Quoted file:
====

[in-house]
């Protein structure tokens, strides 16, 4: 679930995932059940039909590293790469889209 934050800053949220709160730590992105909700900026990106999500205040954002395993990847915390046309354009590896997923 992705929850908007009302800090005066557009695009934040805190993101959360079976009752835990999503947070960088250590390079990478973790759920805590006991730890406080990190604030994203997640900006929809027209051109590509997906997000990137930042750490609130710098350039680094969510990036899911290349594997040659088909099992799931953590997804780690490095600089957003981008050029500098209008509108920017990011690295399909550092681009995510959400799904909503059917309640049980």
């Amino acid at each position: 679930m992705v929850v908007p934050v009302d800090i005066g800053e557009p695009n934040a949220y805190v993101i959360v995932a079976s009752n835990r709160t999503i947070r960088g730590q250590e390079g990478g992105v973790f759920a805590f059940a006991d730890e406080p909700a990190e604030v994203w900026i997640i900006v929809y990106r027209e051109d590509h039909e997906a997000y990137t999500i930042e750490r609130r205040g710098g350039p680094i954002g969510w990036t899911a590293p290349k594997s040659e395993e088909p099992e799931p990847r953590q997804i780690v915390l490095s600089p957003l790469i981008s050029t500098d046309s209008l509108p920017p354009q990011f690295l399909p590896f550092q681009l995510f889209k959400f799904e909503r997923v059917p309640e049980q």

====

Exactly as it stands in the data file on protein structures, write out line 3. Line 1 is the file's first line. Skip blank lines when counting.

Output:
């Amino acid at each position: 679930m992705v929850v908007p934050v009302d800090i005066g800053e557009p695009n934040a949220y805190v993101i959360v995932a079976s009752n835990r709160t999503i947070r960088g730590q250590e390079g990478g992105v973790f759920a805590f059940a006991d730890e406080p909700a990190e604030v994203w900026i997640i900006v929809y990106r027209e051109d590509h039909e997906a997000y990137t999500i930042e750490r609130r205040g710098g350039p680094i954002g969510w990036t899911a590293p290349k594997s040659e395993e088909p099992e799931p990847r953590q997804i780690v915390l490095s600089p957003l790469i981008s050029t500098d046309s209008l509108p920017p354009q990011f690295l399909p590896f550092q681009l995510f889209k959400f799904e909503r997923v059917p309640e049980q």